The driver’s probation officer has access to every sample provided on the IID. This record is printed out or downloaded for the probation officer’s review every 30 days in Georgia by law.
As noted previously, newer IIDs require a breath sample while driving to ensure that the person that provided the breath sample to start the car is the person still driving it. The device will log attempts to circumvent blowing into the device to start the car. These results will also be forwarded to the driver’s probation officer.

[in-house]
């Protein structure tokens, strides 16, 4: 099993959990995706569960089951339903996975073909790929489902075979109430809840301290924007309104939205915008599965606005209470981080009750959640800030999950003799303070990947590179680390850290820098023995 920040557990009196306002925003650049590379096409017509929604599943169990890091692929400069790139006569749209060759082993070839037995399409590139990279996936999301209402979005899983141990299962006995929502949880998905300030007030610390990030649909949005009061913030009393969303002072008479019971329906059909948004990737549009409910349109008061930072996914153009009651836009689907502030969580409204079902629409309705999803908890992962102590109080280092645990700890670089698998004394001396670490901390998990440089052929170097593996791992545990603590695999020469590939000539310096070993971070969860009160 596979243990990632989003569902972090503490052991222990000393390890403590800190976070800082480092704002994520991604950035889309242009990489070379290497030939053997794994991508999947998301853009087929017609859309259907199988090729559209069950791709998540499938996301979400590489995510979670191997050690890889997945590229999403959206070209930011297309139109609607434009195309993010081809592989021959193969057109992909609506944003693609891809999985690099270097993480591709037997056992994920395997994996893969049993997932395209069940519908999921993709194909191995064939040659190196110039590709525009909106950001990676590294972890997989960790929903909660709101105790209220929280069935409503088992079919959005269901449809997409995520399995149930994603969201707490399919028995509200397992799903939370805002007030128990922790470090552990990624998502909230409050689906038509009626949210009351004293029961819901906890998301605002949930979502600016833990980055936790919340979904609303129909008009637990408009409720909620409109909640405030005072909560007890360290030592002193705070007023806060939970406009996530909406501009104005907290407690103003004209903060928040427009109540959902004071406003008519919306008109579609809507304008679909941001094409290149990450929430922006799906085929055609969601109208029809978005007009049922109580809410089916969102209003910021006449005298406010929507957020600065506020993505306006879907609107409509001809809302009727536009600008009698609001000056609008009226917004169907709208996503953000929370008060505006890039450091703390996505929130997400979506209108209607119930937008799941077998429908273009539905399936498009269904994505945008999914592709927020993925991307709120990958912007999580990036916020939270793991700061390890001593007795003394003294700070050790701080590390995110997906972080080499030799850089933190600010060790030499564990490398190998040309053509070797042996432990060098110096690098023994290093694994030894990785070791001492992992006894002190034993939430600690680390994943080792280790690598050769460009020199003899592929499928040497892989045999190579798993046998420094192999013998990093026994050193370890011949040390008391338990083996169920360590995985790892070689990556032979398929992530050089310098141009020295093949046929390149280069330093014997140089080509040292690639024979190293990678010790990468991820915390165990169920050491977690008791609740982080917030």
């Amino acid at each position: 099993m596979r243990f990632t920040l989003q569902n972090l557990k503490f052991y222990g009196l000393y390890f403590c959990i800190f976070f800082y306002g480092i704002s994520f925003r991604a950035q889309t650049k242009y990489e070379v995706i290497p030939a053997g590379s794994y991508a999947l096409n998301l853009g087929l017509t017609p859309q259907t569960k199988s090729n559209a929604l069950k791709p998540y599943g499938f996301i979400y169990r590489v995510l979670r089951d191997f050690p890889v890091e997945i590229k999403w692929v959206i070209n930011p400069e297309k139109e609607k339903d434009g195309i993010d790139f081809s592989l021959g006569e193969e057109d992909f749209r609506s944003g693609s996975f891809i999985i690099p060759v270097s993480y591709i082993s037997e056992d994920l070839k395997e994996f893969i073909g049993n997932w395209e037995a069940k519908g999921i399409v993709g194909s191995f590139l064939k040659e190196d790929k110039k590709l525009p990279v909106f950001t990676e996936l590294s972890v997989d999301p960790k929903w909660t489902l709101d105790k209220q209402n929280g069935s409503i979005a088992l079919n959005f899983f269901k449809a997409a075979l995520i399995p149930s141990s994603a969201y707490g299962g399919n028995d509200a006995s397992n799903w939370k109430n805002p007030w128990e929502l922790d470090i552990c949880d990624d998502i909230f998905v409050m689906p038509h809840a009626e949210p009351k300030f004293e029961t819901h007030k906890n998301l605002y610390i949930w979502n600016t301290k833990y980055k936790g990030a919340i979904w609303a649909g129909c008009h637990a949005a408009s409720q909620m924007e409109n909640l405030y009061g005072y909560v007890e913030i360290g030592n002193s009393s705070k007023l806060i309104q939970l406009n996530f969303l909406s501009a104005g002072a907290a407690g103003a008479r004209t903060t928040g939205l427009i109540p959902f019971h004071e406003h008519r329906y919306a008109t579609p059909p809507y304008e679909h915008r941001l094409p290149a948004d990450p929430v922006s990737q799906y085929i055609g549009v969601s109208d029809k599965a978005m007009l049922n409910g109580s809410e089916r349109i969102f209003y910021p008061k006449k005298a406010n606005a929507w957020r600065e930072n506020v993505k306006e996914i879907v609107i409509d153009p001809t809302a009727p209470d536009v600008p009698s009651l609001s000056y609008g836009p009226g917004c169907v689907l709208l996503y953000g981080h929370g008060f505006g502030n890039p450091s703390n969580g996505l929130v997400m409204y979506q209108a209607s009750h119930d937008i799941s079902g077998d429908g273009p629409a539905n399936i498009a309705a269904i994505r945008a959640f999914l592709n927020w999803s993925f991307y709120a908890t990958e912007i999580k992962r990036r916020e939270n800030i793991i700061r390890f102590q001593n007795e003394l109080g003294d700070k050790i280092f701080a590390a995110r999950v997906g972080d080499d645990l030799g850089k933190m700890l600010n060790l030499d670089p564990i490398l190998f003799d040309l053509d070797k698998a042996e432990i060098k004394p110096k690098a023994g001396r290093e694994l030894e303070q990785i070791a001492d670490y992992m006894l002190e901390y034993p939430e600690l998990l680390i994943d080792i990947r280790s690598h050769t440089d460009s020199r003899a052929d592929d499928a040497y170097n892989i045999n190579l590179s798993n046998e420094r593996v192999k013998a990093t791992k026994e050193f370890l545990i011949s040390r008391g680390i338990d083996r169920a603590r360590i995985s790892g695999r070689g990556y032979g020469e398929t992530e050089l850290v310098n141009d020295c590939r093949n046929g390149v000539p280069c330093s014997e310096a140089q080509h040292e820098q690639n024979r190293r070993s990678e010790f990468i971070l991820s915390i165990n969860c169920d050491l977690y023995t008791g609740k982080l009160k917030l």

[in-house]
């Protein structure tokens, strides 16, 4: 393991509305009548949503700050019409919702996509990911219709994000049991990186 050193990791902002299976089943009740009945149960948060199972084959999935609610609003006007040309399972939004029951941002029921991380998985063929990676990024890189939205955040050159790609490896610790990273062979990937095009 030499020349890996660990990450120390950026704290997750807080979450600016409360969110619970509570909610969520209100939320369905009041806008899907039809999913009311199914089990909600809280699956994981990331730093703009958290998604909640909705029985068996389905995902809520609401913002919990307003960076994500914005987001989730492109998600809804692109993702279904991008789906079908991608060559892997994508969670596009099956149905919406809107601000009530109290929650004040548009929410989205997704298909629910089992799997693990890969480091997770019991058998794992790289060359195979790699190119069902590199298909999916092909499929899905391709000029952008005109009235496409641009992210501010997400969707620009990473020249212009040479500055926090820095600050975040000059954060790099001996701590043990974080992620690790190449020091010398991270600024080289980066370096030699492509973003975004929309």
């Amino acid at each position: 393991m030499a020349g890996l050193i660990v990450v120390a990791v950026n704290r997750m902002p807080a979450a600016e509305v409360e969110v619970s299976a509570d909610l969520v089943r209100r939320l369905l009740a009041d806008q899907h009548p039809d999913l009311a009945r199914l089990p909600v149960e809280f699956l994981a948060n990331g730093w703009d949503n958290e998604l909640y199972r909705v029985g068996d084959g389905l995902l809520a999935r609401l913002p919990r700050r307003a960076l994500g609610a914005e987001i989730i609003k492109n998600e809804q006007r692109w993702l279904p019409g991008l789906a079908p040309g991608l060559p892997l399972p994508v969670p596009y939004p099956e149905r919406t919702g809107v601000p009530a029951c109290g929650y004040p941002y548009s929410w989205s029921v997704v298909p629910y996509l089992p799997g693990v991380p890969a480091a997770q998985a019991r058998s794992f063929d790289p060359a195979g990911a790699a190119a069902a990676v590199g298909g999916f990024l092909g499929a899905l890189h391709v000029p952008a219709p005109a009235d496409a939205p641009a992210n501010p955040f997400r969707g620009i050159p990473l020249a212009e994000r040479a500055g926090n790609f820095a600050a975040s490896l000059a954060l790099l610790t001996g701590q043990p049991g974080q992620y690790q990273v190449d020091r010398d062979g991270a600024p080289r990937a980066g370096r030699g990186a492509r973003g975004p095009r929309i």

If the driver fails to provide a sample or tests positive for alcohol, the probation officer will likely file a petition to revoke some or all of their probation. A warrant will then be issued for their arrest, and they will be held until the hearing. Hearings can take up to 30 days, so the person will remain in jail until the hearing.
Can an Ignition Interlock Device be Wrong?
An IID rarely will report a false positive, but it can happen. An IID cannot tell the difference between isopropyl alcohol and ethyl alcohol. Ethyl alcohol, called ethanol, is created when fruits or grains are fermented to produce alcoholic drinks. It is present in beer, wine, and liquor. Isopropyl alcohol is found in mouthwash, hand sanitizer, hand wipes, and gels. If your vehicle has an IID, avoid consuming any food, mouthwash, or beverage for at least 20 minutes before blowing into it to get an accurate reading.
What are the Costs Associated with an IID?